Toronto police ban demonstrations on Avenue Road bridge: ‘Expect to be arrested’

Click to play video: 'Toronto police under fire over video at Avenue Road overpass'
Toronto police under fire over video at Avenue Road overpass
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Tensions in Toronto are growing over a pro-Palestinian demonstration held several times on the Avenue Road bridge over Highway 401.

On Thursday, Toronto police said the demonstrations on the bridge had “escalated” and posed a threat to public safety.

The force said demonstrations would no longer be allowed on the bridge and people would be “arrested if necessary.”

In a statement, Chief Myron Demkiw said the demonstrations, which are being held in an area with a large Jewish population, have left some in the local community feeling “intimidated.”

Some local councillors and Jewish groups have also criticized the protests.

At least three pro-Palestinian protests have been held on the bridge over Highway 401, with organizers saying the location of the event was chosen based solely on convenience and exposure.

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“We are protesting because of its accessibility to us and its visibility,” a statement from Eglinton-Lawrence and Don Valley for Palestine previously said.

The group said it was following a model used to draw attention to other causes, including the war in Ukraine.

Police, however, say the events are impacting local residents and are a risk to drivers on the highway below.

“It is quite clear that our communities feel unsafe,” Demkiw said, responding to questions about the Avenue Road bridge demonstration ban.

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“This is an overpass over the busiest highway in Canada, indeed in North America, as I understand it. It’s a piece of critical infrastructure.”

The Friends of Simon Wiesenthal Center for Holocaust Studies welcomed the ban announced by Toronto police and said there were fears among some in the local community.

“These latest actions taken by the Toronto Police Service come at a critical point, as the Jewish community deals with an extreme surge in antisemitic incidents and acts of intimidation,” the organization’s president and CEO Michael Levitt said in a statement.

On Thursday, B’nai Brith Canada, a prominent Jewish group, also said it was launching a court injunction in order to “prevent further protests on the 401 overpass.”

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The group alleged the demonstrations were targeting the local Jewish community. A recent motion passed by a Toronto committee also asked city staff to clarify which government had jurisdiction over the highway bridge to inform a plan to curb demonstrations.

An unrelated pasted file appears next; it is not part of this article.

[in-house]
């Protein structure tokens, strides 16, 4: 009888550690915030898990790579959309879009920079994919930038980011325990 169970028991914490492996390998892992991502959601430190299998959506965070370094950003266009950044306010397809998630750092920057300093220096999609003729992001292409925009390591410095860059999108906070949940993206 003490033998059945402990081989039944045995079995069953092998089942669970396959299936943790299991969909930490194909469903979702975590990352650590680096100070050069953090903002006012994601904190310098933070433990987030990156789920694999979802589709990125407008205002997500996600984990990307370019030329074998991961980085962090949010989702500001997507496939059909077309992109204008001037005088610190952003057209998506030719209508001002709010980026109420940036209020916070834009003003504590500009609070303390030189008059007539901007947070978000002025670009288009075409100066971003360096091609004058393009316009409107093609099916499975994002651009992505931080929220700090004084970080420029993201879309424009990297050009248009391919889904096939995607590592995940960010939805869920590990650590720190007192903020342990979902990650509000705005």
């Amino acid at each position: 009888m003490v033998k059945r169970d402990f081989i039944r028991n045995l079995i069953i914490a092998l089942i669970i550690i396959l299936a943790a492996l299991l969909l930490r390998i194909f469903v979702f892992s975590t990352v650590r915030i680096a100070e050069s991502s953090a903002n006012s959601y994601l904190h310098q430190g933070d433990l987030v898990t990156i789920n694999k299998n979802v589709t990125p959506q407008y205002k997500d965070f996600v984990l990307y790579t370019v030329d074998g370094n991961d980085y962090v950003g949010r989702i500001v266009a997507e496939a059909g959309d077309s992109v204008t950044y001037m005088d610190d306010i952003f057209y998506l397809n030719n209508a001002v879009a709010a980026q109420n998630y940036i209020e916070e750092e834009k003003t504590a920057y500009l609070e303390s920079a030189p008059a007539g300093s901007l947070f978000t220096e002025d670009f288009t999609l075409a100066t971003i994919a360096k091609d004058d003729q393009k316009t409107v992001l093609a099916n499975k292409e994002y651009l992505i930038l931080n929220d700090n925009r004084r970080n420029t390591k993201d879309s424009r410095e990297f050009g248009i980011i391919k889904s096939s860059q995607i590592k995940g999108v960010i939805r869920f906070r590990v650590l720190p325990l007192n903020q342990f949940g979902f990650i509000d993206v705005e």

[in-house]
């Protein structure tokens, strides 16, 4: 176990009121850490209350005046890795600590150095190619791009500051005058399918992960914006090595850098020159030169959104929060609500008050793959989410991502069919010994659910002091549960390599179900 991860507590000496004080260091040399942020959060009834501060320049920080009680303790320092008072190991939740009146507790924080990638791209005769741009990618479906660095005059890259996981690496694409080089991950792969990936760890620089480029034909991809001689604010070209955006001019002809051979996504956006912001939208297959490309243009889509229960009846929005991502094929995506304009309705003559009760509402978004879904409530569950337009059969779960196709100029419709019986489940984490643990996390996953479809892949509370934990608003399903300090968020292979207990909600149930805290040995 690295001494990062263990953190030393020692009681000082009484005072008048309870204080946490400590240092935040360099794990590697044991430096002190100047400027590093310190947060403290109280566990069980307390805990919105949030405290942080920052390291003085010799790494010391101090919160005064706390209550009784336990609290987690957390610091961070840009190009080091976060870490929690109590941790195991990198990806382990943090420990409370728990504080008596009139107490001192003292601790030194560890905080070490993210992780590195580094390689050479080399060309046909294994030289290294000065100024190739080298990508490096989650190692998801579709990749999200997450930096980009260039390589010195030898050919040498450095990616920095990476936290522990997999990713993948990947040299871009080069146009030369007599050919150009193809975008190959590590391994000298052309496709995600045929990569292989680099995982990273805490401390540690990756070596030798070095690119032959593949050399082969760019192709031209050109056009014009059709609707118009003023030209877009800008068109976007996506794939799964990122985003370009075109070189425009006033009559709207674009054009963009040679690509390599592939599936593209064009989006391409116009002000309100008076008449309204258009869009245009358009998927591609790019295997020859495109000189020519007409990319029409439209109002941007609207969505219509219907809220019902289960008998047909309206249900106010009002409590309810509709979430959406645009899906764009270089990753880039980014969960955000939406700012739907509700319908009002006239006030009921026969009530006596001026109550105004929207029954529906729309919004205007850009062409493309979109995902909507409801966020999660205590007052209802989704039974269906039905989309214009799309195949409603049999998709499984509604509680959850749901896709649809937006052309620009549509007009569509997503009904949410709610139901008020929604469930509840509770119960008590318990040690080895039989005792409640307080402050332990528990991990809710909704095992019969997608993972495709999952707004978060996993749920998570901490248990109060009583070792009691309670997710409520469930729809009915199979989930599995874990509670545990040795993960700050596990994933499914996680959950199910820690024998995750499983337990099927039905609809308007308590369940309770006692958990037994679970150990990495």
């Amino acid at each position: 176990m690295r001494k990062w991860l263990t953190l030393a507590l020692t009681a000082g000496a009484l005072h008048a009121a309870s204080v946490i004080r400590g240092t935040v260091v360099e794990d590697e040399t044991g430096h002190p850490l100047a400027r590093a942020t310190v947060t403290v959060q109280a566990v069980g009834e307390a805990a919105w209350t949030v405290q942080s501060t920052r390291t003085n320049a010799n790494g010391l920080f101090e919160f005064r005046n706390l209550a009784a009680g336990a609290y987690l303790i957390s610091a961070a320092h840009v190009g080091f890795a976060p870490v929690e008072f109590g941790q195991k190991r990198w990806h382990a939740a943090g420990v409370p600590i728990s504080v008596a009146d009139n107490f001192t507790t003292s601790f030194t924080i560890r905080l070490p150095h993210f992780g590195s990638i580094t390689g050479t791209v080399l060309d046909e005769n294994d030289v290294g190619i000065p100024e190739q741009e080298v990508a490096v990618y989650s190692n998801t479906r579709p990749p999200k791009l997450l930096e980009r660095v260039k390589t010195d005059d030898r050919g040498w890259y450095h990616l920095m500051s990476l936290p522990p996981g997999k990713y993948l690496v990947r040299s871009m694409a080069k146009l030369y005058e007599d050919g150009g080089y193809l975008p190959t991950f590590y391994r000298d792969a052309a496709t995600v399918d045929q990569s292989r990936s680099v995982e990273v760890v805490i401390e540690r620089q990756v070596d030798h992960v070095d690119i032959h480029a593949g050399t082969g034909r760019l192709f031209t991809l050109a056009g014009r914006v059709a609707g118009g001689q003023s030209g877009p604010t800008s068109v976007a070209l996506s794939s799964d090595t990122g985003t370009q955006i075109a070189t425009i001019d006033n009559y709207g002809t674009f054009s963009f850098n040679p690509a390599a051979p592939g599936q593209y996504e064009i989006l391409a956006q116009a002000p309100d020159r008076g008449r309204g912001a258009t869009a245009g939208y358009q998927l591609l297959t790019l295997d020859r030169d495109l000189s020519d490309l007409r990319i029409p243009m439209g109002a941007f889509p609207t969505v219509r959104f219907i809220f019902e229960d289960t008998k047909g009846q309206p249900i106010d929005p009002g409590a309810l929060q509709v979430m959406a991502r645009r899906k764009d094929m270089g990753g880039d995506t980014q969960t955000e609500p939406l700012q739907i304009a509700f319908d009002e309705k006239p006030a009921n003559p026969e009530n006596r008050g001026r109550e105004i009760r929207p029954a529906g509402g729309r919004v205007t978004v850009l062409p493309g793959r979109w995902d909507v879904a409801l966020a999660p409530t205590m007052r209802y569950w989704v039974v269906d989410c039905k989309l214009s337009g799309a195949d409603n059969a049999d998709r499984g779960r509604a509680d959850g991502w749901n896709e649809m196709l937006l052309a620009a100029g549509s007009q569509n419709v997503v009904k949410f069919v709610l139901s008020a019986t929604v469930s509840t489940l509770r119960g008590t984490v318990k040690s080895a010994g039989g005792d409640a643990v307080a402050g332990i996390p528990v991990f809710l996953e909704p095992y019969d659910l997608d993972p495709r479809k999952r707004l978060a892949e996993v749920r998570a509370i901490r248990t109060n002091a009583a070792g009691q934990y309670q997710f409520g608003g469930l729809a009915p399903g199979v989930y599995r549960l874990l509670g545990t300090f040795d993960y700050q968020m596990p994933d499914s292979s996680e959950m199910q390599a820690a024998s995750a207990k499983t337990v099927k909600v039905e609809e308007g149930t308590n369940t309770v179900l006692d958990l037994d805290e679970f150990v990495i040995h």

Tensions over the demonstration — and vehement disagreements around its impacts — come as Toronto police reported a rise in hate crimes following Hamas’ attack on Israel and the country’s subsequent daily bombardment of the Gaza Strip.

Between October and December, officers responded to an average of 190 hate crime calls every month.

“We are taking a different perspective based on the information and experiences of our communities,” Demkiw added on Thursday.

“We are going to ensure our communities feel safe in every way we can. We will not be allowing criminal intimidation of our communities.”

Speaking near the Avenue Road site on Thursday, a community member involved with the demonstrations said they were made up of a “diverse” group of locals.

“We are a diverse group of Eglinton-Lawrence constitutions — including people who are Jewish, Muslim, Christian and Hindu — with roots all over the world,” the member said.

“We wish to express our alarm and disagreement (upon) learning about the ban on protests at 401 and Avenue Road. This is an affront to civil liberties and freedom of expression.”

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They said the group was exercising its right to peaceful assembly “in our own neighbourhood” by attending the rallies.

They said a total of 20 highway intersections were targeted to increase visibility for the cause for drivers on the busy highway.

The group said it was “exploring” its legal options.

Police have taken “great steps” to facilitate lawful and peaceful protests, but there are limits to freedom of speech “when things move to a criminal consideration,” Demkiw said.

The Canadian Civil Liberties Association said that while police have a duty to protect community safety and address criminal behaviour, the current situation does not seem to call for giving police unilateral power to ban any form of lawful gatherings.

Noa Mendelsohn Aviv, the association’s executive director and general counsel, said the ban “does not seem justifiable without other, extreme circumstances.”

“We all need freedom of expression to protect our rights and freedoms, and the rights and freedoms of others in this country,” she said. Free speech is “an important weapon” for minority communities, including the Jewish community, she said.

— with files from The Canadian Press

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